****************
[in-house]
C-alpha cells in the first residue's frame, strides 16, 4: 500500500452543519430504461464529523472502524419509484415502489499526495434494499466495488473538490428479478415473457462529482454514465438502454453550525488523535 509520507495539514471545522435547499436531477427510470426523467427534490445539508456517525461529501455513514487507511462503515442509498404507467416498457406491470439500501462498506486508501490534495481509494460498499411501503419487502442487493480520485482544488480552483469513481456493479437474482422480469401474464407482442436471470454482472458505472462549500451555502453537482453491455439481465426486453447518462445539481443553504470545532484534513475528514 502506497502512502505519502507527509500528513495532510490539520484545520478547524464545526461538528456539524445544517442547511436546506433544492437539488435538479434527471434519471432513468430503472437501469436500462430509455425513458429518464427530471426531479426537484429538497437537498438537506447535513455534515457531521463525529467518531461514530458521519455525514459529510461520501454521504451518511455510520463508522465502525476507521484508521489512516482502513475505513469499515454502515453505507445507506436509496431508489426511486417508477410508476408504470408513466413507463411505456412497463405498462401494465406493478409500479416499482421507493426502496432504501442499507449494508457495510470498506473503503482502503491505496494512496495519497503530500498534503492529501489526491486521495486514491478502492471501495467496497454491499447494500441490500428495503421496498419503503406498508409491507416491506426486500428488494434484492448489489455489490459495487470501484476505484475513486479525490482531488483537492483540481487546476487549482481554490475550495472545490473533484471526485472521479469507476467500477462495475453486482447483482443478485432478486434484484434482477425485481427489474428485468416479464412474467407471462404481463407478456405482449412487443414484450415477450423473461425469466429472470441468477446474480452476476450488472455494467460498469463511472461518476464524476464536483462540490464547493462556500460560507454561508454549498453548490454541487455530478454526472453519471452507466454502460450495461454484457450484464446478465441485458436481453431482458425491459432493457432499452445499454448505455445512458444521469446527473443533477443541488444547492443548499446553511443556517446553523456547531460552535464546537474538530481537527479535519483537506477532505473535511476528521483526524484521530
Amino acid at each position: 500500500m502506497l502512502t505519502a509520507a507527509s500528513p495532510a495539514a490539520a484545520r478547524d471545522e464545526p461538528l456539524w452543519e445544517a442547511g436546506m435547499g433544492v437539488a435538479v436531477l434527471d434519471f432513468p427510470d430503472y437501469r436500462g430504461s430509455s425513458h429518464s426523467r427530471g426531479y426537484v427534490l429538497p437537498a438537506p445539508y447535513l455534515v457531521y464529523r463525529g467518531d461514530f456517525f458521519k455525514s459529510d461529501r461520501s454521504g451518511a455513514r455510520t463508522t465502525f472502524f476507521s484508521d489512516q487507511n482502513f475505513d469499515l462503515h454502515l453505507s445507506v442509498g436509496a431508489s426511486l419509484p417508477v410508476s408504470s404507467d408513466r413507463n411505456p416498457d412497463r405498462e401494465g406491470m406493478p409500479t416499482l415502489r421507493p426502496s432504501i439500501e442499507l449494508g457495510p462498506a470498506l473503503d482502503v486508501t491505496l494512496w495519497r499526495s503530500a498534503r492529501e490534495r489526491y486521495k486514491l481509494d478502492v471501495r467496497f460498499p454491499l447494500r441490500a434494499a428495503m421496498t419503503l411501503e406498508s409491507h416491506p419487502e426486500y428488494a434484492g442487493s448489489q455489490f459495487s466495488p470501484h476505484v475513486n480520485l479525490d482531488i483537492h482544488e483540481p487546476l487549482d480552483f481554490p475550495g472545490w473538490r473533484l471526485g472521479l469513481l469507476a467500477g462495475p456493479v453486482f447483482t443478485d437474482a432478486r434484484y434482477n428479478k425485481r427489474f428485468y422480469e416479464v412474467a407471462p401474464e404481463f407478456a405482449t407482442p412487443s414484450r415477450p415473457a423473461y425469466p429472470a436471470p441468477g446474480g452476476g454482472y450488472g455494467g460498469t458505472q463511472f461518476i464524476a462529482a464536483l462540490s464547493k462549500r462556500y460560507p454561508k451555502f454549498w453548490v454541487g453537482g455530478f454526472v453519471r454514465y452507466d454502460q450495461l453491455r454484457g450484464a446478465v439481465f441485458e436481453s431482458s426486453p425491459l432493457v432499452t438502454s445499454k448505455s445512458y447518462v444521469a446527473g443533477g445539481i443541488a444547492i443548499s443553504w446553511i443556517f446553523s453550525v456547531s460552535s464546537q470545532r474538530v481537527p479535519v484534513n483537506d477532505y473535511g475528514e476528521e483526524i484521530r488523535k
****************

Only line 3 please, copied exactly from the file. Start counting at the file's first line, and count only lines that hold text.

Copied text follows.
Amino acid at each position: 500500500m502506497l502512502t505519502a509520507a507527509s500528513p495532510a495539514a490539520a484545520r478547524d471545522e464545526p461538528l456539524w452543519e445544517a442547511g436546506m435547499g433544492v437539488a435538479v436531477l434527471d434519471f432513468p427510470d430503472y437501469r436500462g430504461s430509455s425513458h429518464s426523467r427530471g426531479y426537484v427534490l429538497p437537498a438537506p445539508y447535513l455534515v457531521y464529523r463525529g467518531d461514530f456517525f458521519k455525514s459529510d461529501r461520501s454521504g451518511a455513514r455510520t463508522t465502525f472502524f476507521s484508521d489512516q487507511n482502513f475505513d469499515l462503515h454502515l453505507s445507506v442509498g436509496a431508489s426511486l419509484p417508477v410508476s408504470s404507467d408513466r413507463n411505456p416498457d412497463r405498462e401494465g406491470m406493478p409500479t416499482l415502489r421507493p426502496s432504501i439500501e442499507l449494508g457495510p462498506a470498506l473503503d482502503v486508501t491505496l494512496w495519497r499526495s503530500a498534503r492529501e490534495r489526491y486521495k486514491l481509494d478502492v471501495r467496497f460498499p454491499l447494500r441490500a434494499a428495503m421496498t419503503l411501503e406498508s409491507h416491506p419487502e426486500y428488494a434484492g442487493s448489489q455489490f459495487s466495488p470501484h476505484v475513486n480520485l479525490d482531488i483537492h482544488e483540481p487546476l487549482d480552483f481554490p475550495g472545490w473538490r473533484l471526485g472521479l469513481l469507476a467500477g462495475p456493479v453486482f447483482t443478485d437474482a432478486r434484484y434482477n428479478k425485481r427489474f428485468y422480469e416479464v412474467a407471462p401474464e404481463f407478456a405482449t407482442p412487443s414484450r415477450p415473457a423473461y425469466p429472470a436471470p441468477g446474480g452476476g454482472y450488472g455494467g460498469t458505472q463511472f461518476i464524476a462529482a464536483l462540490s464547493k462549500r462556500y460560507p454561508k451555502f454549498w453548490v454541487g453537482g455530478f454526472v453519471r454514465y452507466d454502460q450495461l453491455r454484457g450484464a446478465v439481465f441485458e436481453s431482458s426486453p425491459l432493457v432499452t438502454s445499454k448505455s445512458y447518462v444521469a446527473g443533477g445539481i443541488a444547492i443548499s443553504w446553511i443556517f446553523s453550525v456547531s460552535s464546537q470545532r474538530v481537527p479535519v484534513n483537506d477532505y473535511g475528514e476528521e483526524i484521530r488523535k